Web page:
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Outer Space Signs, LLC v. Clagg

Court of Appeals of Ohio, Fourth District

September 9, 2013

OUTER SPACE SIGNS, LLC, Plaintiff-Appellant,
v.
JANE CLAGG, GUARDIAN OF FLOYD H. HILL, Defendant-Appellee.

Stanley C. Bender, Portsmouth, Ohio, for appellant.

William S. Cole, Jackson, Ohio, for appellee.

DECISION AND JUDGMENT ENTRY

William H. Harsha, Judge.

(¶1} Outer Space Signs, LLC, (Outer Space) appeals the trial court's judgment awarding damages for destruction of its outdoor billboard by Floyd Hill. Outer Space argues that the trial court erred in its calculation of damages because it is entitled to the replacement cost of the billboard, rather than the market value. To support its argument Outer Space cites cases involving utility poles and claims that like utility poles, the measure of damages to billboards should be the replacement cost because a billboard's reconstruction is regulated by the State of Ohio. However, unlike a utility pole, a billboard has an identifiable market value. Therefore, it is subject to the general rule that when the property is destroyed the measure of damages is the market value immediately before the injury. Moreover, the replacement cost in this case presumably would exceed the market value of the billboard immediately before the injury and thus create a windfall for Outer Space. Therefore, we reject Outer Space's argument that the trial court used the wrong measure of damages.

(¶2} Outer Space also contends that the trial court erred by finding that it paid $2, 500 for the billboard and determining the market value to be the original purchase price. We agree that the trial court erred as a matter of law by considering a prorated purchase price as the market value of the billboard "immediately" before the destruction. So we vacate that portion of the trial court's judgment.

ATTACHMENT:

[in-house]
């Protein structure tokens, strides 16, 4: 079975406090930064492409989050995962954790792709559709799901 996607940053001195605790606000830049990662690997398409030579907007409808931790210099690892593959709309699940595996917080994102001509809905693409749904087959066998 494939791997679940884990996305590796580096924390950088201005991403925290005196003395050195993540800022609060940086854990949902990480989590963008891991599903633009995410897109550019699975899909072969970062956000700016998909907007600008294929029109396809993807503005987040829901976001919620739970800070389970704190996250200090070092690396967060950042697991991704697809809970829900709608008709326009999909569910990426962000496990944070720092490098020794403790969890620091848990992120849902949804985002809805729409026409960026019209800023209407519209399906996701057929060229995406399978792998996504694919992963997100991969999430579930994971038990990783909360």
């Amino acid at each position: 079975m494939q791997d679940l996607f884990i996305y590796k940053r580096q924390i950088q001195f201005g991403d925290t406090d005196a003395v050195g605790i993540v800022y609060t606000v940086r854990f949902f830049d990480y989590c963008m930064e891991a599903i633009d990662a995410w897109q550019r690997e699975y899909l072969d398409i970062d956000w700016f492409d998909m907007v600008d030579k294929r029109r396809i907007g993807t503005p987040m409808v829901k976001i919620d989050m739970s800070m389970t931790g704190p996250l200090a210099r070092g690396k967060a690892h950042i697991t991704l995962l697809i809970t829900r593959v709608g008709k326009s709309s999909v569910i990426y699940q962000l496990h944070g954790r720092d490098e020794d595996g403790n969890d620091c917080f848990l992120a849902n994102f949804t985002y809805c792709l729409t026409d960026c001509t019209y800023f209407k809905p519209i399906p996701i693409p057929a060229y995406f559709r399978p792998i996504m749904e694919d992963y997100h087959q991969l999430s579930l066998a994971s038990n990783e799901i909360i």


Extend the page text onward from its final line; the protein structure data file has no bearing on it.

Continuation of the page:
I. FACTS

(¶3} This case involves the destruction of one of Outer Space's outdoor billboards by Floyd Hill. In 2006, Outer Space purchased four billboards for a total purchase price of $10, 000. One of these billboards was located on property in Jackson, Ohio, along a scenic byway. At that time, Outer Space leased the portion of land containing the billboard from the property owner in exchange for an annual fee. Hill subsequently acquired the property subject to the lease and in 2010 he demolished the billboard.

(¶4} Outer Space filed a complaint alleging intentional tortious damage against Jane Clagg, in her capacity as Hill's guardian. The matter proceeded to trial where the court found that Hill destroyed the billboard without Outer Space's permission and ordered the parties to submit post-trial briefs addressing the measure of damages. In the briefs Outer Space argued the measure of damages was the replacement cost of the billboard, but Clagg argued that it was the fair market value of the billboard at the time of destruction. The trial court awarded Outer Space $2, 500 in damages, which it determined was the original purchase price and market value of the billboard. Outer Space now appeals the trial court's judgment.

II. ASSIGNMENT OF ERROR

(¶5} Outer Space raises one assignment of error for our review:

1. "THE TRIAL COURT ERRED IN ITS CALCULATION OF DAMAGES."

III. LAW AND ANALYSIS

A. Measure of Damages

(¶6} In its assignment of error, Outer Space argues that the trial court erred by determining that the measure of damages was the fair market value of the billboard. Rather, Outer Space contends that the measure of damages in this case is the ...


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